At the airport, Mystére thinks she's found love and is ready to settle down. We see her in this retro conservative red polka dot dress with a plunging neckline, like a slutty Donna Reed. As in America, red is the color of love.

But when she realizes that she's been double-crossed, Mystére gets her game face on and goes after what she's owed in this jewel-toned green gown. Green - the color of envy and the color of money.

The Killer Wore Gloves

The Killer Wore Gloves

"Did Michael speak to you? He's in danger - why don't you believe me?"

London artist Peggy (Gillian Hills) is worried about her boyfriend Michael - he's a reporter who has been covering the Vietnam war and has been out of contact for four months. In Michael's absence, Peggy rents the upstairs loft of her apartment to a friend of a friend named John Kirk Lawford. When she receives a mysterious phone call from Michael telling her to meet him at an abandoned airplane hanger, Peggy is nearly murdered by a gloved assassin and when she returns home, she finds that her new tenant is dead, having fallen from her upper-floor balcony.  Things get even stranger when another man appears at Peggy's door, claiming to be the real John Kirk Lawford. Who wants Peggy dead? Where is Michael? Which is the real John Kirk Lawford? And why is there a suitcase full of money stashed in Peggy's hamper?

The Killer Wore Gloves is trashy fun in the classic style of Death Walks at Midnight and The Case of the Bloody Iris, featuring a mix of sex, blood, suspense and a variety of creative kills. The plot, with its double-identity hook, is really ingenious and is based on the novel Juan a las Ocho, Pablo a las Diaz by Luisa Maria de Linare, unfolding at a quick pace with plenty of suspects and victims on hand to keep things interesting.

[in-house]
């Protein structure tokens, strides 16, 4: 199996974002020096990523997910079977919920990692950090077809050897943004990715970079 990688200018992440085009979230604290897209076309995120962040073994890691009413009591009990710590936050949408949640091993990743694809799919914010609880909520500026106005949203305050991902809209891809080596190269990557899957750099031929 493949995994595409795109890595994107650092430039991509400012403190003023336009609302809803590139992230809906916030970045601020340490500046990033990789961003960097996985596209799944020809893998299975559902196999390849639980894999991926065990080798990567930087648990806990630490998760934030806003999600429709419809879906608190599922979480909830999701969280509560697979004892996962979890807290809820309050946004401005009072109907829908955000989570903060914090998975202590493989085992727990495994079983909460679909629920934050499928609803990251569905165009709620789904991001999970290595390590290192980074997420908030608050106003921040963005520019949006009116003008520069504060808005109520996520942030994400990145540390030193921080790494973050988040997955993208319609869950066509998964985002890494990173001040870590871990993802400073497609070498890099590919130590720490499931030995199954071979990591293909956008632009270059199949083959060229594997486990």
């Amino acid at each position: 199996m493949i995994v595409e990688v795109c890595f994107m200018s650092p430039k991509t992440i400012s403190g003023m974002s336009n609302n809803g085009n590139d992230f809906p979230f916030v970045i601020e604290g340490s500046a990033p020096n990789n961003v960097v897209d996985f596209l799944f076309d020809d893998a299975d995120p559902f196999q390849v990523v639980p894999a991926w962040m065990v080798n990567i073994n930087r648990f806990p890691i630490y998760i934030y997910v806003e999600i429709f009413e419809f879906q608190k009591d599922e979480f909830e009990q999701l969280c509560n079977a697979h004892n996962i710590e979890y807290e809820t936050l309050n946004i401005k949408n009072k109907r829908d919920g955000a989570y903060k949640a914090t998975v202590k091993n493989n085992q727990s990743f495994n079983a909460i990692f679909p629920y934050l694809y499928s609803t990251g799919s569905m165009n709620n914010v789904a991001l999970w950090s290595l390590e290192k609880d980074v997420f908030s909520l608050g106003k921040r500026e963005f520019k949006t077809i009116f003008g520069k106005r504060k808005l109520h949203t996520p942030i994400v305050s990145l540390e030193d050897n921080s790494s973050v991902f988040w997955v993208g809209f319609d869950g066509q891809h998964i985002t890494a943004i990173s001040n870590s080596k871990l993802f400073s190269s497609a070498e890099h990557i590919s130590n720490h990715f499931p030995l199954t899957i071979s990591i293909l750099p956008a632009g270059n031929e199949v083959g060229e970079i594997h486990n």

• The original Spanish title of this movie is La Muerte Llama a las Diez, or The Killer Calls at Ten (though he never does). In Italy it's called Le Calde Labbra del Carnefice, which translates as The Hot Lips of the Executioner.
  • If Gillian Hills looks familiar, you may recognize her from A Clockwork Orange, Michaelangelo Antonioni's Blow-Up, or as Glenda Kelly on TV's Dallas.
  •  Bruno Corrazari is no stranger to gialli, having appeared in Blade of the Ripper, Seven Bloodstained Orchids and Puzzle.
  • You'll notice that I did not check "Gay character" in the checkboxes above. Yes, Peggy's upstairs neighbor, Mr. Lewis (Carlos Otero), is a hypersensitive single musician who dotes on his cat, swans around his apartment and wears tight sparkly shirts, but did you see the way he leers at Peggy? Please feel free to disagree.
  • All the men in Peggy's life are real scumbags. Her client, Ronald (Stelio Candelli) openly offers her money for sex, the first John Lawford and Mr. Lewis leer at her, and it turns out that Michael isn't the catch he appears to be.
What the Hell am I Watching?

The one animal killed is the rabbit that the landlord caught and skinned. Where, one might ask, does someone catch a rabbit in the heart of Europe's largest city?

I suppose the craziest thing about this movie is that at every single opportunity, Peggy refuses to tell anyone what's going on in her life and seek help, and it's never clear why.  She's lured to the hangar and shot at and never tells anyone about it. The police ask about the dead man who fell from her balcony and she denies meeting him. She starts into a police station but chickens out on the front steps. Why? What's keeping her from getting the authorities involved?

Fashion Moment

When we first meet Peggy, she's running around town this two-piece leather maxi dress. Even with the decorative venting, it must be incredibly hot to wear.

Later, she shows up in this hilarious Sonny Bono-style jacket with fluffy wool vest and gauntlets.

Here's Peggy's apartment in all its eclectic glory.  It's a fun mix of modern and vintage pieces and I like the colors. I think that giant egg cup is some sort of table lamp.

Finally, this is what passes as appropriate office attire in 1974: